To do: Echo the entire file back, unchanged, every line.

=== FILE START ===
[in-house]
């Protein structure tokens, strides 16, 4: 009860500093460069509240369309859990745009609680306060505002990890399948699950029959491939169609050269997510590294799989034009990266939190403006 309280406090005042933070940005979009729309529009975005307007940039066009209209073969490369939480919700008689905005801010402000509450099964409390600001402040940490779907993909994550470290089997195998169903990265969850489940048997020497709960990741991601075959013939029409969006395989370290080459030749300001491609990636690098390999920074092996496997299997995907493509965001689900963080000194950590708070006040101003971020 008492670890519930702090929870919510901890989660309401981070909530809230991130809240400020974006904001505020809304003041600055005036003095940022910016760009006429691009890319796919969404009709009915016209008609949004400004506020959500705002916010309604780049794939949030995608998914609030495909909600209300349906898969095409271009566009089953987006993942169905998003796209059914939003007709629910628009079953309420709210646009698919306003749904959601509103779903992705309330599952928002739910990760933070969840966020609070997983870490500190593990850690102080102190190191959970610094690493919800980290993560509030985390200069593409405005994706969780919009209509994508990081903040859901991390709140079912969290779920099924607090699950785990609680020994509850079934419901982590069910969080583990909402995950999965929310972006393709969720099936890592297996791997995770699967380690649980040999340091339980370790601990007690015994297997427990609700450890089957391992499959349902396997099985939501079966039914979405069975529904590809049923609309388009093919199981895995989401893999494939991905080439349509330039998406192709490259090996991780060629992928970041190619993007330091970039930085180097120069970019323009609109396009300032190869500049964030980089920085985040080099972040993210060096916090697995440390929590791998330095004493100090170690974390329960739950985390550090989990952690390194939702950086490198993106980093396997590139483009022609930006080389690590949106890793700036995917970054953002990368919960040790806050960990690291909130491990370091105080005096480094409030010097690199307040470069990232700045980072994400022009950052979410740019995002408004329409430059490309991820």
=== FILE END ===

[in-house]
């Protein structure tokens, strides 16, 4: 009860500093460069509240369309859990745009609680306060505002990890399948699950029959491939169609050269997510590294799989034009990266939190403006 309280406090005042933070940005979009729309529009975005307007940039066009209209073969490369939480919700008689905005801010402000509450099964409390600001402040940490779907993909994550470290089997195998169903990265969850489940048997020497709960990741991601075959013939029409969006395989370290080459030749300001491609990636690098390999920074092996496997299997995907493509965001689900963080000194950590708070006040101003971020 008492670890519930702090929870919510901890989660309401981070909530809230991130809240400020974006904001505020809304003041600055005036003095940022910016760009006429691009890319796919969404009709009915016209008609949004400004506020959500705002916010309604780049794939949030995608998914609030495909909600209300349906898969095409271009566009089953987006993942169905998003796209059914939003007709629910628009079953309420709210646009698919306003749904959601509103779903992705309330599952928002739910990760933070969840966020609070997983870490500190593990850690102080102190190191959970610094690493919800980290993560509030985390200069593409405005994706969780919009209509994508990081903040859901991390709140079912969290779920099924607090699950785990609680020994509850079934419901982590069910969080583990909402995950999965929310972006393709969720099936890592297996791997995770699967380690649980040999340091339980370790601990007690015994297997427990609700450890089957391992499959349902396997099985939501079966039914979405069975529904590809049923609309388009093919199981895995989401893999494939991905080439349509330039998406192709490259090996991780060629992928970041190619993007330091970039930085180097120069970019323009609109396009300032190869500049964030980089920085985040080099972040993210060096916090697995440390929590791998330095004493100090170690974390329960739950985390550090989990952690390194939702950086490198993106980093396997590139483009022609930006080389690590949106890793700036995917970054953002990368919960040790806050960990690291909130491990370091105080005096480094409030010097690199307040470069990232700045980072994400022009950052979410740019995002408004329409430059490309991820």